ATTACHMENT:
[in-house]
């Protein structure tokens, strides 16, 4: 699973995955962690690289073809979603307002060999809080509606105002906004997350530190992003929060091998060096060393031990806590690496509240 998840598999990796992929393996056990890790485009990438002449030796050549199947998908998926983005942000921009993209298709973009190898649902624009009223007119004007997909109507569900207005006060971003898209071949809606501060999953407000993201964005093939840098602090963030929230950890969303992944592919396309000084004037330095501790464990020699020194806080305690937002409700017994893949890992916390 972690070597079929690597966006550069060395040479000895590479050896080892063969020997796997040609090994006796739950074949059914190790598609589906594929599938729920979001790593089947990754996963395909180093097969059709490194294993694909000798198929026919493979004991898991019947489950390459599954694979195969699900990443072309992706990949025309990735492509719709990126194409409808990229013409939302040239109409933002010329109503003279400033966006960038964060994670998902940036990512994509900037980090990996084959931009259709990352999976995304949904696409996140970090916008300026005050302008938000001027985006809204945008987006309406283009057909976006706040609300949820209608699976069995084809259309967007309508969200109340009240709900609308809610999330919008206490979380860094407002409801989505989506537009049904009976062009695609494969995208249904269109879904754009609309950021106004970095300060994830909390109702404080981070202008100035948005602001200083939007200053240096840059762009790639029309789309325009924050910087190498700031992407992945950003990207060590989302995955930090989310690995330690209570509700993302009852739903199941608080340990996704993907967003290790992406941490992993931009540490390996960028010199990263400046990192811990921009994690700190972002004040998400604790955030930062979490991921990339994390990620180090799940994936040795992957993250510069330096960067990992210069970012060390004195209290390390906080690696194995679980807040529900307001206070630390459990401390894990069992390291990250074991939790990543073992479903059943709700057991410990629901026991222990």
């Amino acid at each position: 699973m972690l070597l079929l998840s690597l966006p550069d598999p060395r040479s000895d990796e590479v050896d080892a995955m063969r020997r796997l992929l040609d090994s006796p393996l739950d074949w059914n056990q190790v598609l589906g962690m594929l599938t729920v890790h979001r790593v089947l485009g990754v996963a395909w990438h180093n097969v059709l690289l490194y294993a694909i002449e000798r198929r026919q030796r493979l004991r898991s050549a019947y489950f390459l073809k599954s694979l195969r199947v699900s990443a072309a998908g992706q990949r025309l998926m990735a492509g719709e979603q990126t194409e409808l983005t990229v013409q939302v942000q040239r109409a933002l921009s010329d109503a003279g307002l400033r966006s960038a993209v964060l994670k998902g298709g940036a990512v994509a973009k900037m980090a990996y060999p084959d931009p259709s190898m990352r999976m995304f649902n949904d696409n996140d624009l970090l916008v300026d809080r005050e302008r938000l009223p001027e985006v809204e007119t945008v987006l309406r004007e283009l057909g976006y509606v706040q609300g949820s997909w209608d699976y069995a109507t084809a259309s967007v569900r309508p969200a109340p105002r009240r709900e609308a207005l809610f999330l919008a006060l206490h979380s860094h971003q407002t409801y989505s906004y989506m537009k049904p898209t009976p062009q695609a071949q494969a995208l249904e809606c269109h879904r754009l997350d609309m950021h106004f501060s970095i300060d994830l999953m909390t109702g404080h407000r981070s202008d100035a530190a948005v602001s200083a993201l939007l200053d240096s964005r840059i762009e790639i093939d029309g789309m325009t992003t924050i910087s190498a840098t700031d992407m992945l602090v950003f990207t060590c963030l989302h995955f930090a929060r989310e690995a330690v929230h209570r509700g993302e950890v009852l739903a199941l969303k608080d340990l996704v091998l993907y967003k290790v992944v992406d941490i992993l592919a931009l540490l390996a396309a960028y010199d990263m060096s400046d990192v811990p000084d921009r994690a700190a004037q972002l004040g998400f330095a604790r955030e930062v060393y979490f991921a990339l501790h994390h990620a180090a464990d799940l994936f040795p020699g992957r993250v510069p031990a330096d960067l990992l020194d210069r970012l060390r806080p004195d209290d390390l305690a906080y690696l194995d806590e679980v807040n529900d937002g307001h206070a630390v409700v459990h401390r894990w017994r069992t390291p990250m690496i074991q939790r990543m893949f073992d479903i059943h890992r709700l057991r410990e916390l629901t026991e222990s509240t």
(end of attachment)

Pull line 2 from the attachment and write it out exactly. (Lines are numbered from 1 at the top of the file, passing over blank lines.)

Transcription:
């Protein structure tokens, strides 16, 4: 699973995955962690690289073809979603307002060999809080509606105002906004997350530190992003929060091998060096060393031990806590690496509240 998840598999990796992929393996056990890790485009990438002449030796050549199947998908998926983005942000921009993209298709973009190898649902624009009223007119004007997909109507569900207005006060971003898209071949809606501060999953407000993201964005093939840098602090963030929230950890969303992944592919396309000084004037330095501790464990020699020194806080305690937002409700017994893949890992916390 972690070597079929690597966006550069060395040479000895590479050896080892063969020997796997040609090994006796739950074949059914190790598609589906594929599938729920979001790593089947990754996963395909180093097969059709490194294993694909000798198929026919493979004991898991019947489950390459599954694979195969699900990443072309992706990949025309990735492509719709990126194409409808990229013409939302040239109409933002010329109503003279400033966006960038964060994670998902940036990512994509900037980090990996084959931009259709990352999976995304949904696409996140970090916008300026005050302008938000001027985006809204945008987006309406283009057909976006706040609300949820209608699976069995084809259309967007309508969200109340009240709900609308809610999330919008206490979380860094407002409801989505989506537009049904009976062009695609494969995208249904269109879904754009609309950021106004970095300060994830909390109702404080981070202008100035948005602001200083939007200053240096840059762009790639029309789309325009924050910087190498700031992407992945950003990207060590989302995955930090989310690995330690209570509700993302009852739903199941608080340990996704993907967003290790992406941490992993931009540490390996960028010199990263400046990192811990921009994690700190972002004040998400604790955030930062979490991921990339994390990620180090799940994936040795992957993250510069330096960067990992210069970012060390004195209290390390906080690696194995679980807040529900307001206070630390459990401390894990069992390291990250074991939790990543073992479903059943709700057991410990629901026991222990």